There’s a lot of talk about an upcoming recession. And when we say a lot, we mean there are people shouting, “A recession is coming! A recession is coming!” while others, at the same time, blow out the smoke, assuring us it won’t happen soon.
In an August interview on Bloomberg Television, Brian Moynihan, CEO of Bank of America, declared, “We have nothing to fear about a recession right now except for the fear of recession."
The mixed messages make it difficult to understand how to navigate these tricky times.
But banks’ preparation for an economic downturn shouldn’t center around guessing when it will happen so they can grab one of the last remaining lifeboats. Instead, their approach should be to build an infrastructure at the bank that allows for quick responses to real, tangible effects that land on the bank’s balance sheet – no forecasting required. With this agility comes opportunity, as instead of hiding to avoid any and all risk, a bank can proactively take market share when the competition starts passing on too many deals.
A Blast From the Economic Past
To see how this can play out, let’s first turn to what we’ve seen banks do in the past recessions.
Below are results from the Federal Reserve’s Senior Loan Officer survey covering the last several credit cycles (recessions are shaded).
As we can see, there were huge spikes of tightening credit standards during recessions, as banks sought to de-risk as much as possible. The spike during the financial crisis was particularly severe, with nearly 80% of banks tightening credit in 2009 and 2010. Yet banks actually had almost no losses from loans they booked in these years. The losses came from earlier vintages of loans.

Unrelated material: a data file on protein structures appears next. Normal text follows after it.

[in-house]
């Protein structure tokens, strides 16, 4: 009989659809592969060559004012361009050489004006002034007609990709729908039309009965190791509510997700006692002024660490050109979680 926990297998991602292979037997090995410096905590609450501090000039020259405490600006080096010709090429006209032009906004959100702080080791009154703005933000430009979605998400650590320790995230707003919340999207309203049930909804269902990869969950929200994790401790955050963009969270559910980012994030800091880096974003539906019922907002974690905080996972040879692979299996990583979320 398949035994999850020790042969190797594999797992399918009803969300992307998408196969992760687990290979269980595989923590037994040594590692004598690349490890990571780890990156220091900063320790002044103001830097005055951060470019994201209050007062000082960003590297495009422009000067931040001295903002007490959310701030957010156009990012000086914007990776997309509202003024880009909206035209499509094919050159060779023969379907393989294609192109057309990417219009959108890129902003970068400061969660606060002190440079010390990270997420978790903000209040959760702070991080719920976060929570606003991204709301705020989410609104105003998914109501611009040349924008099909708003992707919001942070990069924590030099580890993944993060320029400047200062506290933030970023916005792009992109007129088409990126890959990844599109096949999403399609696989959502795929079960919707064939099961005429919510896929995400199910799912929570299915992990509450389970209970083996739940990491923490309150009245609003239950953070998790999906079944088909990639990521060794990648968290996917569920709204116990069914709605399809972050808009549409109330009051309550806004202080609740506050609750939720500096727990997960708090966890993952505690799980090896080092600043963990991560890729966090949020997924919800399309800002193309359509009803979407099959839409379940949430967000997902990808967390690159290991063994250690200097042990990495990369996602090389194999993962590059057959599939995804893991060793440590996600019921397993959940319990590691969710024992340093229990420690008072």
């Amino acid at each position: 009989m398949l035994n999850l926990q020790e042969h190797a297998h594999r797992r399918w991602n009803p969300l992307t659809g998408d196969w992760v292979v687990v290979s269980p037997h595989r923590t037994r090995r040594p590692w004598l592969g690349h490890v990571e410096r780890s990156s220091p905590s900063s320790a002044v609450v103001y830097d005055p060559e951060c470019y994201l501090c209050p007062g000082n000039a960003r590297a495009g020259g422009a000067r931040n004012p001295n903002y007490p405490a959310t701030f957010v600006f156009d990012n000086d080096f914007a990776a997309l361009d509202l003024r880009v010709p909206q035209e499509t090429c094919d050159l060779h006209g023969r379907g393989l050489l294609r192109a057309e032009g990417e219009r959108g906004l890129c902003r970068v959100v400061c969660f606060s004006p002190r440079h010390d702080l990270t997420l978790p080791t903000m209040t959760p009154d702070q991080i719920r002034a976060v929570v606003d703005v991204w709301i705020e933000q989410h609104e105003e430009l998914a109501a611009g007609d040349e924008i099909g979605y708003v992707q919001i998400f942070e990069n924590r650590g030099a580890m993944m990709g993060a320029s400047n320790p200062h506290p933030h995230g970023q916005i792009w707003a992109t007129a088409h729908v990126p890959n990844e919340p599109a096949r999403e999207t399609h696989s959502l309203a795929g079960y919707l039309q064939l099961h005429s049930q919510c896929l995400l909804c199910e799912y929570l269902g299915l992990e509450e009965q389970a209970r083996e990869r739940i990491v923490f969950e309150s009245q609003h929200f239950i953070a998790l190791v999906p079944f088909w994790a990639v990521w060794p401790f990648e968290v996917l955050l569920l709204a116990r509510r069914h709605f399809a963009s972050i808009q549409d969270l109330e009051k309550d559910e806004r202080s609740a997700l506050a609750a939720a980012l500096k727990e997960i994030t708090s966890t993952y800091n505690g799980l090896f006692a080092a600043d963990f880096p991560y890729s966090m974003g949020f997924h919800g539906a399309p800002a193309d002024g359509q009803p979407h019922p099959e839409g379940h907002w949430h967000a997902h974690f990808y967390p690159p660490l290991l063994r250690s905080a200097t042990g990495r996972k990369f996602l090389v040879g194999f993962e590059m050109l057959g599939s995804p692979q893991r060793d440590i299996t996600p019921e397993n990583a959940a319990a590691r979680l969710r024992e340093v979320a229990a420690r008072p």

Many banks stopped lending all together. Some had such severe losses that they didn’t have sufficient capital and tried desperately to shrink their asset base. For the few banks still willing to extend credit to new customers, there were solid credits and almost no pricing pressures. Profitable growth was easy to find, and a few banks gained market share that is still paying dividends a decade later.
But How Do You Get There?
So, how do you manage to zig when the rest of the industry is zagging?
You start with a clear picture of your own risk tolerance and which types of customers have always been profitable (on a risk adjusted basis) in your bank. Those are your guiding stars. With those two guideposts, you simply work backwards to constantly nudge your bankers to win customers that fit the profile while staying within the accepted risk levels.
That sounds easy. Obviously, achieving it at scale in a constantly changing environment is a massive challenge that requires some infrastructure. Investing in this infrastructure now, while times are good, is critical to the long-term success of banks. Spend the money on the right analytics and the right delivery technology to guide your bankers. It will end up being the mother of all bargains when the next downturn hits.
The competition will grind production to a halt while they try to figure out where their risks lie, and what kinds of customers are still safe. Meanwhile, you can confidently keep chugging along, taking some of their best customers while they’re distracted.
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